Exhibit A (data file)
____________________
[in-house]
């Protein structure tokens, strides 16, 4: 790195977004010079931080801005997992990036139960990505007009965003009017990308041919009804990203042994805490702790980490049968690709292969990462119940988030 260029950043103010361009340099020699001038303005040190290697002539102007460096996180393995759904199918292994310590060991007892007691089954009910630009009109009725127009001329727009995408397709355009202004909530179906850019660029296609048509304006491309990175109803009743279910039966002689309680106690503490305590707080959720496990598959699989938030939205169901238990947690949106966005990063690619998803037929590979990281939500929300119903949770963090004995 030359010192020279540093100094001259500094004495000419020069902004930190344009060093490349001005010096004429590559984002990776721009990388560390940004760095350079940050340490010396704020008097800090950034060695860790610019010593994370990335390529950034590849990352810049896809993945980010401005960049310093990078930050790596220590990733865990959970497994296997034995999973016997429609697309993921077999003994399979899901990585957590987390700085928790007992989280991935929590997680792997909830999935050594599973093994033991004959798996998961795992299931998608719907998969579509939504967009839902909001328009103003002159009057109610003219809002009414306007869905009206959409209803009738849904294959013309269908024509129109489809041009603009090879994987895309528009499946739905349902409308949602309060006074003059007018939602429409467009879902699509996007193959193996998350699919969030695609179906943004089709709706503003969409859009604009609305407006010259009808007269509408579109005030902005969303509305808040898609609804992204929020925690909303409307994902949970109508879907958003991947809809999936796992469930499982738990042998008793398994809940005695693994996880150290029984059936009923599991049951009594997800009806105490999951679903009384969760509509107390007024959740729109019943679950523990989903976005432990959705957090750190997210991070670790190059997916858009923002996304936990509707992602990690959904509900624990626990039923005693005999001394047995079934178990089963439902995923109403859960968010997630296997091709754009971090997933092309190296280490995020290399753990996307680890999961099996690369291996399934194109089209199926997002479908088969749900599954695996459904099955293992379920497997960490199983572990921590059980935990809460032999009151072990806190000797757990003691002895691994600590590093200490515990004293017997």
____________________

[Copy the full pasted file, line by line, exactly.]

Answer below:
[in-house]
């Protein structure tokens, strides 16, 4: 790195977004010079931080801005997992990036139960990505007009965003009017990308041919009804990203042994805490702790980490049968690709292969990462119940988030 260029950043103010361009340099020699001038303005040190290697002539102007460096996180393995759904199918292994310590060991007892007691089954009910630009009109009725127009001329727009995408397709355009202004909530179906850019660029296609048509304006491309990175109803009743279910039966002689309680106690503490305590707080959720496990598959699989938030939205169901238990947690949106966005990063690619998803037929590979990281939500929300119903949770963090004995 030359010192020279540093100094001259500094004495000419020069902004930190344009060093490349001005010096004429590559984002990776721009990388560390940004760095350079940050340490010396704020008097800090950034060695860790610019010593994370990335390529950034590849990352810049896809993945980010401005960049310093990078930050790596220590990733865990959970497994296997034995999973016997429609697309993921077999003994399979899901990585957590987390700085928790007992989280991935929590997680792997909830999935050594599973093994033991004959798996998961795992299931998608719907998969579509939504967009839902909001328009103003002159009057109610003219809002009414306007869905009206959409209803009738849904294959013309269908024509129109489809041009603009090879994987895309528009499946739905349902409308949602309060006074003059007018939602429409467009879902699509996007193959193996998350699919969030695609179906943004089709709706503003969409859009604009609305407006010259009808007269509408579109005030902005969303509305808040898609609804992204929020925690909303409307994902949970109508879907958003991947809809999936796992469930499982738990042998008793398994809940005695693994996880150290029984059936009923599991049951009594997800009806105490999951679903009384969760509509107390007024959740729109019943679950523990989903976005432990959705957090750190997210991070670790190059997916858009923002996304936990509707992602990690959904509900624990626990039923005693005999001394047995079934178990089963439902995923109403859960968010997630296997091709754009971090997933092309190296280490995020290399753990996307680890999961099996690369291996399934194109089209199926997002479908088969749900599954695996459904099955293992379920497997960490199983572990921590059980935990809460032999009151072990806190000797757990003691002895691994600590590093200490515990004293017997």